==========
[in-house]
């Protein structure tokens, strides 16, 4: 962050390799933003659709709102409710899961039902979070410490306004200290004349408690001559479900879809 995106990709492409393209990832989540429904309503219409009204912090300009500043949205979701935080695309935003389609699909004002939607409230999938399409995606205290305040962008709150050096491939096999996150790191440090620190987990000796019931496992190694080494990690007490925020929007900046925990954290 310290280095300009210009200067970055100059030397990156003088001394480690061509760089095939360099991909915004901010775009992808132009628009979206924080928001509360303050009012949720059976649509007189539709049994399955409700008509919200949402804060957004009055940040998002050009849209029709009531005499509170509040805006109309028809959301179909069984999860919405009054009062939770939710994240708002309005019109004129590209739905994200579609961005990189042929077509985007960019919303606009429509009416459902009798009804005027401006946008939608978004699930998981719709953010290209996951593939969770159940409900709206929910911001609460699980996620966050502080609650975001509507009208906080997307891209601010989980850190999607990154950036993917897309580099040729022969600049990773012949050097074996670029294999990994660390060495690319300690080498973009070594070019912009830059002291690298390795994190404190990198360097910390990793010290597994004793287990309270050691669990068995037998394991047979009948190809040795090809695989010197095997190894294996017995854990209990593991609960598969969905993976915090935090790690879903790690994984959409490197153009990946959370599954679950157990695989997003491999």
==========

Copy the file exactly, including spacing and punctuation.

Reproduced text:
[in-house]
């Protein structure tokens, strides 16, 4: 962050390799933003659709709102409710899961039902979070410490306004200290004349408690001559479900879809 995106990709492409393209990832989540429904309503219409009204912090300009500043949205979701935080695309935003389609699909004002939607409230999938399409995606205290305040962008709150050096491939096999996150790191440090620190987990000796019931496992190694080494990690007490925020929007900046925990954290 310290280095300009210009200067970055100059030397990156003088001394480690061509760089095939360099991909915004901010775009992808132009628009979206924080928001509360303050009012949720059976649509007189539709049994399955409700008509919200949402804060957004009055940040998002050009849209029709009531005499509170509040805006109309028809959301179909069984999860919405009054009062939770939710994240708002309005019109004129590209739905994200579609961005990189042929077509985007960019919303606009429509009416459902009798009804005027401006946008939608978004699930998981719709953010290209996951593939969770159940409900709206929910911001609460699980996620966050502080609650975001509507009208906080997307891209601010989980850190999607990154950036993917897309580099040729022969600049990773012949050097074996670029294999990994660390060495690319300690080498973009070594070019912009830059002291690298390795994190404190990198360097910390990793010290597994004793287990309270050691669990068995037998394991047979009948190809040795090809695989010197095997190894294996017995854990209990593991609960598969969905993976915090935090790690879903790690994984959409490197153009990946959370599954679950157990695989997003491999």